But I never give up. I keep at it. Sometimes I manage success. The North Sea Jacket worked out well and I wear it often. Sometime in March, I volunteered to test knit Copperline for Eileen Vito. It turned out well and I took it to Iceland where I wore it daily under my winter coat during our whirlwind car trip through the Eastern Fjords. 

Then I volunteered to knit BFL Sweater for Kuduja.  I loved the entire process and the end result as well. I really enjoyed knitting with Anna and the other test knitters. Plus I learned a whole new method of knitting a sweater from top down.

I used Madeline Tosh Merino Light. Not the hardest wearing yarn perhaps, but it turned out well. I have washed it several times and it continues to look good. The sleeves are knit into the armscyes from shoulder to cuff.

I liked this pattern so much that I made a second one in a more alarming shade of blue. Here, the yarn is a true sock yarn, for which the pattern was written. It is Periwinkle Sheep Watercolors II sock yarn which people swear is the same as Tosh sock. I haven't done it yet, but I intend to wash this sweater in the machine.

I have a few other sweaters in the works but I am on shaky ground with them. I have a couple of commitments to get through, before I get back to knitting more sweaters.

Back in the winter, I promised to show you the shawl that I was working on for a friend's wedding. Well, maybe I didn't promise, but I was planning on promising. Here it is, Jane Sowerby's A Curved Shawl with Diamond Edging, from the book, Victorian Knitting Today. 

In other news, the local Morello cherries are ripe and preserves are being made from them. Fingers crossed.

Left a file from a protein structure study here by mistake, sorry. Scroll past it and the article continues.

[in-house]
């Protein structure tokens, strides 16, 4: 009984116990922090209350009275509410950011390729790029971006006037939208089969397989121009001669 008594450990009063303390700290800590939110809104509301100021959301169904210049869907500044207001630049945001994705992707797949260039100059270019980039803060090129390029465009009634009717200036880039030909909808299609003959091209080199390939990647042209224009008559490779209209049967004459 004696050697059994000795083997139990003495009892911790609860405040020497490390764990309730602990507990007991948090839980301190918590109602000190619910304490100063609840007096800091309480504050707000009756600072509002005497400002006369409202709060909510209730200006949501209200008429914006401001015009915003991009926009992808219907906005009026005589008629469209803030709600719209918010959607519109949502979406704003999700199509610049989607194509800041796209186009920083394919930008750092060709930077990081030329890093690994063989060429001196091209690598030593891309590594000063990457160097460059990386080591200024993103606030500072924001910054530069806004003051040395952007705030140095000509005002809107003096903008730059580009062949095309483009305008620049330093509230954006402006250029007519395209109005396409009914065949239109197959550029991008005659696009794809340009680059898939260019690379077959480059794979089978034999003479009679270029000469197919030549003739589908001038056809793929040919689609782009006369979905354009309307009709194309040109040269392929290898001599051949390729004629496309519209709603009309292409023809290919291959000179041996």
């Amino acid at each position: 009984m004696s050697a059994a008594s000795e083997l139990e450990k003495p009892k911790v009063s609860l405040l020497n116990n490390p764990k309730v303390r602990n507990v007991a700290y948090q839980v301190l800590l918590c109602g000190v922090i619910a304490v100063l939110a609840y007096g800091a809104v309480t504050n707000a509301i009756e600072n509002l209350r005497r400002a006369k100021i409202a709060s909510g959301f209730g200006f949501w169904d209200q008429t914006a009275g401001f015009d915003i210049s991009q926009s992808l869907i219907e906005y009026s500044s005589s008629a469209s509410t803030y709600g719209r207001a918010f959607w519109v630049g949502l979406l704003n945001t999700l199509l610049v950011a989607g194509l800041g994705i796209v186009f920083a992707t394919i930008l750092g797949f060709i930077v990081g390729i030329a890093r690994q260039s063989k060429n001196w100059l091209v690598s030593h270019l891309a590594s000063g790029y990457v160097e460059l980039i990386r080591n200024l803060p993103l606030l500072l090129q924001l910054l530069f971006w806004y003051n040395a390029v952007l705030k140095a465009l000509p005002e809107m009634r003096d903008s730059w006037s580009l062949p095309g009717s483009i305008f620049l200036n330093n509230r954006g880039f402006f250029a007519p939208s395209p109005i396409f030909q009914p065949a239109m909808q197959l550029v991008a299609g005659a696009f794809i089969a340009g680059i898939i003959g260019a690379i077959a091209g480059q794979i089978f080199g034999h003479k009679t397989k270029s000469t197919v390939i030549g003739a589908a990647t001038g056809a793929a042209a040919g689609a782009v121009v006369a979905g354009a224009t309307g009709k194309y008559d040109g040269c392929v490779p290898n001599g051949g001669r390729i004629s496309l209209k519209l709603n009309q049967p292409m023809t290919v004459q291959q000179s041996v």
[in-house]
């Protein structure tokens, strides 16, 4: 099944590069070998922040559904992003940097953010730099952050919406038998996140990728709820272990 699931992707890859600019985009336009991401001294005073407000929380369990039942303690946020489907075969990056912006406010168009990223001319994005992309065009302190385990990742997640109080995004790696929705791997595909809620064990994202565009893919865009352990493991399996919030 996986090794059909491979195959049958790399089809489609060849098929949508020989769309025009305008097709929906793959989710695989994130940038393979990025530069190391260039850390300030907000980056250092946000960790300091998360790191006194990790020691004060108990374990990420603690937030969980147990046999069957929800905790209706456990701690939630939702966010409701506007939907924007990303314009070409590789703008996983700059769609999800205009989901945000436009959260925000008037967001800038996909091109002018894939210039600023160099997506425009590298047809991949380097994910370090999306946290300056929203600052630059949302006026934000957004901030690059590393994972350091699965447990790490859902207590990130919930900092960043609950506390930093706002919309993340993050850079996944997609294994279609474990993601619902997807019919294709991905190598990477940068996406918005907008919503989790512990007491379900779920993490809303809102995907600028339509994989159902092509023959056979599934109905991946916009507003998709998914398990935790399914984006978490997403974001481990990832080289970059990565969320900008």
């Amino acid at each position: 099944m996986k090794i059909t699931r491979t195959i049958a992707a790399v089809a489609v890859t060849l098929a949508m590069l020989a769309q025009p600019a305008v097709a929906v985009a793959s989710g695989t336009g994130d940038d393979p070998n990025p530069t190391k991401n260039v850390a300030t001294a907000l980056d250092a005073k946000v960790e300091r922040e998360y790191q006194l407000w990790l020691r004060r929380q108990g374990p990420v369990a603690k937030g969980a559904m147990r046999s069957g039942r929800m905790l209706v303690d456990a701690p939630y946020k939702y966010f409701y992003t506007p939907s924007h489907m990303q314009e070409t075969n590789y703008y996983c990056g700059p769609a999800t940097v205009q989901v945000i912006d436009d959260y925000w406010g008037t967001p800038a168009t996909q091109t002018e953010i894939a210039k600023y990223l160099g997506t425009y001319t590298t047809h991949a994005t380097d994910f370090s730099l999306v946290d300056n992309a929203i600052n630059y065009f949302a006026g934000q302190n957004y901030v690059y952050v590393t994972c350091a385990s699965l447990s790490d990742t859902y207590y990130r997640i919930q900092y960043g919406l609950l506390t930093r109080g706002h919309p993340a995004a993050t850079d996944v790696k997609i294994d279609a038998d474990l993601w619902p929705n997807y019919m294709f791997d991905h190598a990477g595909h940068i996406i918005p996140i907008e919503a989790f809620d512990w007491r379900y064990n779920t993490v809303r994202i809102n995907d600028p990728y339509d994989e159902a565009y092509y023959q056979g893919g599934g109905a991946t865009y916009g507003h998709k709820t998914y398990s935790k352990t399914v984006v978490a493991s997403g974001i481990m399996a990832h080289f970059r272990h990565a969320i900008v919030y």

Monday, July 1, 2013

It's like this...

Let there be radishes! Black Spanish radishes! We grew these last year too, but they quickly bolted. We only had a few meals out of them, but I saved all the seeds and planted 4 rows on Memorial Day (May 27th). They are longer to harvest than regular radishes and won't be ready until late August. If they bolt again, I'll just save the seeds and try again in cooler weather. It's been pretty cool though. 

Can't believe I haven't written here since February! I have been knitting like mad. I grappled with my sweater issues and completed three between March and the beginning of June. They were two test knits , one of which I liked so much that I knit it twice.

The first was my friend Eileen Vito's Copperline, which you can see here in Ravelry. Copperline is a long sport weight cardigan with a cabled yoke and lovely detailing along the seams. I knit my version in two colours.

Then I wore it to Iceland. Whirlwind one-week trip. More on this later, but how about this Lopi?!

OKAY, that's it for tonight. More soon.

Saturday, February 9, 2013

I take it back

I said I was tired of winter. I lied. I've been throwing myself into snow drifts and making snow angels for 24 hours now. Loving it.

5 pm:

10 pm:

10 am:

But mostly I am thrilled that I was able to frolic in the snow without my ankles giving out on me. I remember last winter when I could hardly walk downstairs while having all that reno going on at home and I am grateful.

In knitting, at our guild last month some of us started sock circles. There are 5 people in mine. Each person starts a pair of socks for themselves. We're doing top down, so you knit the cuff and halfway down the leg. Then you pass it on to the next person. Month by month, each member of the circle knits part of someone else's pair of socks. I started mine and passed it on. I'm using leftover red and blue bits of sock yarn. Hope it goes well. Here's what it looks like:

Friday, February 8, 2013

And now this...

There has been enough snow today to have a bit of fun. I hate to think about the fruit trees though. See how our birch is completely bent over....